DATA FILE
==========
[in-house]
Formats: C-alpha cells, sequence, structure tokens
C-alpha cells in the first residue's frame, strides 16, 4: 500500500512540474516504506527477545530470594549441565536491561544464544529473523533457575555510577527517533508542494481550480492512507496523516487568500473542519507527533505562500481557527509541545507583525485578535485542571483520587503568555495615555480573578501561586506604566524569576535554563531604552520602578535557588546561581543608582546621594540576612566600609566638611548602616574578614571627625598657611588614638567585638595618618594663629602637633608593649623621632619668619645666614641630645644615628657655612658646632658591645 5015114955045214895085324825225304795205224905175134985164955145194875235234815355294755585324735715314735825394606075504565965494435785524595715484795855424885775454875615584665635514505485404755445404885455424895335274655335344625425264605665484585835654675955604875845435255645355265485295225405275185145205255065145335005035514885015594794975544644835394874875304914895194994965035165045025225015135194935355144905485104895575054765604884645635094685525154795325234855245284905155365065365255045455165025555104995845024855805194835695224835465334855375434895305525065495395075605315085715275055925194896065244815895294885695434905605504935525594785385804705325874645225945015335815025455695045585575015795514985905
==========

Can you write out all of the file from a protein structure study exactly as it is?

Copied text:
[in-house]
Formats: C-alpha cells, sequence, structure tokens
C-alpha cells in the first residue's frame, strides 16, 4: 500500500512540474516504506527477545530470594549441565536491561544464544529473523533457575555510577527517533508542494481550480492512507496523516487568500473542519507527533505562500481557527509541545507583525485578535485542571483520587503568555495615555480573578501561586506604566524569576535554563531604552520602578535557588546561581543608582546621594540576612566600609566638611548602616574578614571627625598657611588614638567585638595618618594663629602637633608593649623621632619668619645666614641630645644615628657655612658646632658591645 5015114955045214895085324825225304795205224905175134985164955145194875235234815355294755585324735715314735825394606075504565965494435785524595715484795855424885775454875615584665635514505485404755445404885455424895335274655335344625425264605665484585835654675955604875845435255645355265485295225405275185145205255065145335005035514885015594794975544644835394874875304914895194994965035165045025225015135194935355144905485104895575054765604884645635094685525154795325234855245284905155365065365255045455165025555104995845024855805194835695224835465334855375434895305525065495395075605315085715275055925194896065244815895294885695434905605504935525594785385804705325874645225945015335815025455695045585575015795514985905